The Wall Street Journal
24 December 2010
Mortgage rates mostly eased in the latest week, although the change was minimal following significant increases over the prior several weeks, according to Freddie Mac’s weekly survey of mortgage rates.
Rates have climbed in recent weeks after they fell through October, setting repeated all-time lows. Yields on Treasurys have jumped sharply recently and mortgage rates generally track the yields, which move inversely to Treasury prices.
“Economic reports in December have suggested the economy began regaining momentum towards the end of the year, with consumer spending, industrial production and exports all posting solid gains,” said Freddie Chief Economist Frank Nothaft.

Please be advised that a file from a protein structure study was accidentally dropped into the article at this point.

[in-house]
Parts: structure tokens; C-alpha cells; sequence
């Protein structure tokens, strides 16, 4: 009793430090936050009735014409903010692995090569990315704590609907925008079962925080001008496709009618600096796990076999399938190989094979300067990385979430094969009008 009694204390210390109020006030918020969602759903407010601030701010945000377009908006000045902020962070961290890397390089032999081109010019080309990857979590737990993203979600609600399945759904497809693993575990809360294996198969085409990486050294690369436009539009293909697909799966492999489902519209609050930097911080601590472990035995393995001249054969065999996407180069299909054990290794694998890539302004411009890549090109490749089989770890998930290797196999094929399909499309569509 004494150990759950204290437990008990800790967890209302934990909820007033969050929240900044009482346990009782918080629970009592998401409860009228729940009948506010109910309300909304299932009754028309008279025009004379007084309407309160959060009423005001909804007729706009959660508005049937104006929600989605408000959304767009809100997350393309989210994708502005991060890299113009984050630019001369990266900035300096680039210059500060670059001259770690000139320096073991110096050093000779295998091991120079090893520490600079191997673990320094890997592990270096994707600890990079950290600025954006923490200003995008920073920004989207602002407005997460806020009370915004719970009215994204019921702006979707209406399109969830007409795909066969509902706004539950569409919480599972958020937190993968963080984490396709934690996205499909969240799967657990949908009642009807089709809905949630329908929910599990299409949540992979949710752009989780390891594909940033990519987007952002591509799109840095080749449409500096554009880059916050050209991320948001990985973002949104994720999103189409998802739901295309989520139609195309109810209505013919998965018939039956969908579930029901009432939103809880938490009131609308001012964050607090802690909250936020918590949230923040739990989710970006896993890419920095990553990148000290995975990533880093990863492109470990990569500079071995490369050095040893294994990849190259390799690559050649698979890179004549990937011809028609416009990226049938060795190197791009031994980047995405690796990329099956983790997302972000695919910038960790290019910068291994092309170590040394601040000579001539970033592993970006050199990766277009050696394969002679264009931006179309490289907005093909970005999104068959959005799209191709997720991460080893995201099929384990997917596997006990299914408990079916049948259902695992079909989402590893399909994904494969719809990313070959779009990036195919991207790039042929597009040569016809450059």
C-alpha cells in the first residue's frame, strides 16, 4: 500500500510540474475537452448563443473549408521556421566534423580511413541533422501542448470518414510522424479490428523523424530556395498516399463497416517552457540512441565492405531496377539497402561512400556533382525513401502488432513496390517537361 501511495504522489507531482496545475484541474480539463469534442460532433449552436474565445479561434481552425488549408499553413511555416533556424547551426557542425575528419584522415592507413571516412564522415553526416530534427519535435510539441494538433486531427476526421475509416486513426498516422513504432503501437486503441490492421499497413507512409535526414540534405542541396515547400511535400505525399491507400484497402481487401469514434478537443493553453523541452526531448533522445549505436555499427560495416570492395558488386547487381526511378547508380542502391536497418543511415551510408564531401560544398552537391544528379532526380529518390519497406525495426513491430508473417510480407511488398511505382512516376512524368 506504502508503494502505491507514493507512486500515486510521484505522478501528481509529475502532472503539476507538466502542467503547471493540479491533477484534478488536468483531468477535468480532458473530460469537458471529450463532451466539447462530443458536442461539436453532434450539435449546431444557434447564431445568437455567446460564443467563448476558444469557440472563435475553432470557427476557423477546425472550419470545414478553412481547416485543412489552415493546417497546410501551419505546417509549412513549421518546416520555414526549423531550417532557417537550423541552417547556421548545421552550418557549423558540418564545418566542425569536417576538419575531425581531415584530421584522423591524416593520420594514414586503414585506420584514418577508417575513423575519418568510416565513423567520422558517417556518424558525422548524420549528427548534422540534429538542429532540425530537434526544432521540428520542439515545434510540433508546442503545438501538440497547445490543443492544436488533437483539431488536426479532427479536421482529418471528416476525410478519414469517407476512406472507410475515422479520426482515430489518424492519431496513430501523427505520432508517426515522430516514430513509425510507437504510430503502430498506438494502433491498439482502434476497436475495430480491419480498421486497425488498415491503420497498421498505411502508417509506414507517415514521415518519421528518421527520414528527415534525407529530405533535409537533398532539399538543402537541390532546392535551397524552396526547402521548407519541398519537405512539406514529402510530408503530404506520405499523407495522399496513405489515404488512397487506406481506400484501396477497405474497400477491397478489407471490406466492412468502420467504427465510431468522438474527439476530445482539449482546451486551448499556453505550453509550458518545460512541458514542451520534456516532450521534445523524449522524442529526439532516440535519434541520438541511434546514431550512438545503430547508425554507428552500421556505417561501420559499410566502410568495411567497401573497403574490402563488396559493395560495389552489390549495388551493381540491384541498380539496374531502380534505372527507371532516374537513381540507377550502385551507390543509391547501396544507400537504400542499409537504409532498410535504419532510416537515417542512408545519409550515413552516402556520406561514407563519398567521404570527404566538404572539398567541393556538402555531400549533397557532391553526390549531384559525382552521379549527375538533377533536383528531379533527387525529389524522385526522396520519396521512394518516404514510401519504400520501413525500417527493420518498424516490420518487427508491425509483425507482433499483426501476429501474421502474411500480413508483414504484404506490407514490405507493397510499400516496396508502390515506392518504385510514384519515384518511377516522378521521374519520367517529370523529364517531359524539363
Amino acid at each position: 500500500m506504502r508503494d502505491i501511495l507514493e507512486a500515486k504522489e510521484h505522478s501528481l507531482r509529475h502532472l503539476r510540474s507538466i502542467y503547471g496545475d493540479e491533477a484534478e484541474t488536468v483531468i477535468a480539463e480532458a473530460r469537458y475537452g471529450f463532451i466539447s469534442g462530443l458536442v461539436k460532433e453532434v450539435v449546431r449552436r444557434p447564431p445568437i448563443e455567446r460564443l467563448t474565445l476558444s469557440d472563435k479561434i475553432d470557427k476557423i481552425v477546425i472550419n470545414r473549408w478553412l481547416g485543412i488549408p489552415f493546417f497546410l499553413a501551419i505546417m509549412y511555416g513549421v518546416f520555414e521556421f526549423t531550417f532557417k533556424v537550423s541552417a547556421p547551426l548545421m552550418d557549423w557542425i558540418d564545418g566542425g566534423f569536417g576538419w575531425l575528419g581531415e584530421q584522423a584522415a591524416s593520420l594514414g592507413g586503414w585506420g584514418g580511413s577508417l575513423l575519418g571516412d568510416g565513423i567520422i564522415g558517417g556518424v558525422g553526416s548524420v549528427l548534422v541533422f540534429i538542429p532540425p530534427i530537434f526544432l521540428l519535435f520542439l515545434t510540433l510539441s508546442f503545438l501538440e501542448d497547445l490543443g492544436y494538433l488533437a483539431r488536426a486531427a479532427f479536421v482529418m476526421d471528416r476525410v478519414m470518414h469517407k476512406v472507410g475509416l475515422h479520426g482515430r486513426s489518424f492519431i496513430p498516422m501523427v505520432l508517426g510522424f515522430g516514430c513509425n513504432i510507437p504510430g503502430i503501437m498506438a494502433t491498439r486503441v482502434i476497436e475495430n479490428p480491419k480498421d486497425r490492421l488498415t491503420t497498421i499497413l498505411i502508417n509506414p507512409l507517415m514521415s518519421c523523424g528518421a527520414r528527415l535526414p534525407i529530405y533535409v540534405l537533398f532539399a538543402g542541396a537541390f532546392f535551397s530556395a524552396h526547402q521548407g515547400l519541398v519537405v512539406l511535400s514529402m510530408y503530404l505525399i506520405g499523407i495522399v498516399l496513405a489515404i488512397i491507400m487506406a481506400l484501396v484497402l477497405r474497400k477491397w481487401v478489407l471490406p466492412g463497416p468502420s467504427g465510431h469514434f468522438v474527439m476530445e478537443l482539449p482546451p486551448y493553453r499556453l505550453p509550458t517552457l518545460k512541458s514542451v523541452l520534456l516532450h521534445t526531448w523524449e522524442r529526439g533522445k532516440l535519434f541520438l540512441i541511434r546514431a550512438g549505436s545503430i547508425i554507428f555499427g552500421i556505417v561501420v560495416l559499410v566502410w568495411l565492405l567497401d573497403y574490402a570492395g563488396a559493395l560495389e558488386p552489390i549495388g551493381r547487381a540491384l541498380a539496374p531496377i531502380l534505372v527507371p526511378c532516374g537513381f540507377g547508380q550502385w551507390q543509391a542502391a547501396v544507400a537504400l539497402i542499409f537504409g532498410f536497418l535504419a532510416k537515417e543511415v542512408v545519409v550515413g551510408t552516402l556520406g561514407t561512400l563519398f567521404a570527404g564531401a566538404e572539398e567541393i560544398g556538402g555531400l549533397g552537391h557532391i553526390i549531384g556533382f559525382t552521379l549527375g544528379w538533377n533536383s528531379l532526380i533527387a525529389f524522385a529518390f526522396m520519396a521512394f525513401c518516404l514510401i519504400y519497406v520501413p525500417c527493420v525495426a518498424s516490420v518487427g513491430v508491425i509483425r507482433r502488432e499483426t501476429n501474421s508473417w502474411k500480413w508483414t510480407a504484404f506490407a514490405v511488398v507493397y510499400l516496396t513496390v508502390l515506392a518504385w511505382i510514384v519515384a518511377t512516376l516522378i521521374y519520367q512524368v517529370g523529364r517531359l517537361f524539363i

The 30-year fixed-rate mortgage averaged 4.81% for the week ended Thursday, down from the prior week’s 4.83%. Rates on 15-year fixed-rate mortgages were 4.15%, down from 4.17% the prior week.
Five-year Treasury-indexed hybrid adjustable-rate mortgages averaged 3.75%, down from the prior week’s 3.77%. One-year Treasury-indexed ARMs were 3.4%, up from 3.35% the prior week but down from 4.38% a year earlier.
To obtain the rates, the mortgages required payment of an average 0.7 point, with the exception of the five-year Treasury-indexed ARMs, which required payment of an average 0.6 point. A point is 1% of the mortgage amount, charged as prepaid interest.